Hey Folks… MPLS based writer, Safy Farah and collaborators are in the process of launching a new publication project, 1991, a zine about the past and present written and produced from the perspective of young Somali-Americans artists and authors. It looks like a fantastic project and deserves all the support it can muster to get off the ground. If you have the ability, here’s an opportunity to help with a current fundraiser for the publication.
Many of us here in MPLS are a little shaken, but not at all surprised, after the verdict – not guilty on all counts – for Jeronimo Yanez, the St. Anthony, MN cop who murdered Philando Castile. How to move forward, how to act, how to relate and continue to coexist with one another here in a state that speaks so highly of itself, yet knows full well that it must come to terms with both its past and present and future wrong-doings. The first step, as always, is to begin to unpack the nature of it all: how we see it, how we feel it, how our attitudes become formed into our institutions.
Earlier today, frequent squatter at the shop (and dear friend and conversation partner), Marlon James wrote a piece about his experiences being the “big, black guy” here in Minneapolis. Please take a moment to read it in full, and consider how, while this post-verdict moment may feel singular, that moment accumulated becomes the totality of public life for black American men and women.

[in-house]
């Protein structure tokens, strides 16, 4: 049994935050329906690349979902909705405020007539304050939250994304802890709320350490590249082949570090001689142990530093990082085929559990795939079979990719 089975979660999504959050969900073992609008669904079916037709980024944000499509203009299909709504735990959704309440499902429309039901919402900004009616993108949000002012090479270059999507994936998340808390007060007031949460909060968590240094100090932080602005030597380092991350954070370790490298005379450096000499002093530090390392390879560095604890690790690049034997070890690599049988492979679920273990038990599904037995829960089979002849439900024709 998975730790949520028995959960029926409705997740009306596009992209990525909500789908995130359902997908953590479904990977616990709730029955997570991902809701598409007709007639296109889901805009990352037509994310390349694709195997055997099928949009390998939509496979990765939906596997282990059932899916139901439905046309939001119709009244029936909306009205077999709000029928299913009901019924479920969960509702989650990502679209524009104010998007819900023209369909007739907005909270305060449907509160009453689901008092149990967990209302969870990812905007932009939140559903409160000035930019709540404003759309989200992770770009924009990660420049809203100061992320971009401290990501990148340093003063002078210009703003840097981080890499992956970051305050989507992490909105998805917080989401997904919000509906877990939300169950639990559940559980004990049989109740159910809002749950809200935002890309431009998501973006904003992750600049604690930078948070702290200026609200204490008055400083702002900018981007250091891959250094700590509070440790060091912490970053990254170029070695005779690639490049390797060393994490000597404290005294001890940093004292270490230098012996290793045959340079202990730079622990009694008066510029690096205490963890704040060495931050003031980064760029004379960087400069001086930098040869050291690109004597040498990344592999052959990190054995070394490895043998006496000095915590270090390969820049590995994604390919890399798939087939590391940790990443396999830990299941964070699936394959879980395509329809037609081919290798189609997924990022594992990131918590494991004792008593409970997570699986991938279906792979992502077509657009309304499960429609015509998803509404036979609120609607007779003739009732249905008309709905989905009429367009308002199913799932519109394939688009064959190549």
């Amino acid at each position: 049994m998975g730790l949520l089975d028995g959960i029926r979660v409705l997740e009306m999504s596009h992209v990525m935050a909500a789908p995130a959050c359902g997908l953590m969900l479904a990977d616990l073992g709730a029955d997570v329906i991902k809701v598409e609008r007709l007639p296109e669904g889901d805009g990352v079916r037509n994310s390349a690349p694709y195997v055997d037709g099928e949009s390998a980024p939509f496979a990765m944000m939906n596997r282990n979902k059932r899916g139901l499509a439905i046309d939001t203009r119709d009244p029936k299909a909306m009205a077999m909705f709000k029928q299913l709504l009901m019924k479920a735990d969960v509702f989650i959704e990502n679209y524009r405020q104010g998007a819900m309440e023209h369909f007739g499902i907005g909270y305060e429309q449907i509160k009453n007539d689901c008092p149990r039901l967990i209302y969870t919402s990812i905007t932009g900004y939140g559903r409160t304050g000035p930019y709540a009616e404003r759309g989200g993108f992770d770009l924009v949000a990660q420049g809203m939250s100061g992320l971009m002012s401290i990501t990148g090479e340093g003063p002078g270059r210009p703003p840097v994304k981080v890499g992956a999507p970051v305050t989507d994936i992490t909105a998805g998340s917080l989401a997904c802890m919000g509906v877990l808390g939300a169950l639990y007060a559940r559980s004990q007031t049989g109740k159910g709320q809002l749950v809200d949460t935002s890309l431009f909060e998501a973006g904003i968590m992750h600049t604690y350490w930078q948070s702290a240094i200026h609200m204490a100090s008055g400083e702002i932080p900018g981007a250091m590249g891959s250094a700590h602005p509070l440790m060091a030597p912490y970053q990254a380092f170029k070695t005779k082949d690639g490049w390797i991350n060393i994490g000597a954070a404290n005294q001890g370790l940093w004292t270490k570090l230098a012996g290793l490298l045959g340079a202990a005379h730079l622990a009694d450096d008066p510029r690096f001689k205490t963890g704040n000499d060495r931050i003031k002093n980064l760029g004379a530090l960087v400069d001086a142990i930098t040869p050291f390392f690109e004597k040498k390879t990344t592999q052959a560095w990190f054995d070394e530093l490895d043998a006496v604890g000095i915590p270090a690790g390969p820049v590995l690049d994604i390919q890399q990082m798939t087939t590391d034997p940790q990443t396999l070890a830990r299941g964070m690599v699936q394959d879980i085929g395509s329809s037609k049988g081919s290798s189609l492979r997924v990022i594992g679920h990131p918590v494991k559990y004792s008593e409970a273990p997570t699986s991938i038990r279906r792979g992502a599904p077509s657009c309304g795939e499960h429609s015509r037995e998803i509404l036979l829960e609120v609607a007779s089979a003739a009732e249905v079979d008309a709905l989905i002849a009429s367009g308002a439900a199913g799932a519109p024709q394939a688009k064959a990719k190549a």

You can change a system, an institution, a standard of measure, but until you work to change yourself, this shit’s gonna keep going down, and the experiences and daily dread Marlon describes will never go away. Our institutions our us, they do not change on their own.
“Smaller, smaller, and smaller” by Marlon James
“This is not to say that I deny membership in certain groups or communities. Not at all. But the ‘We’re here, too!’ agenda says nearly nothing to me about the real problems and conflicts in the world. The way those then-new orgs (especially in liberal Minnesota) attracted corporate ‘good works’-type funding–and pretty quickly professionalized their staffs–for me was a red flag. It was a good moment for Asian Americans looking for professional opportunities in the arts, but not for Asian American cultural workers whose political agendas overflowed the confines of identity assertion.” an excerpt from Anthony Romero and Dan S. Wang’s forthcoming conversation in print, The Social Practice That is Race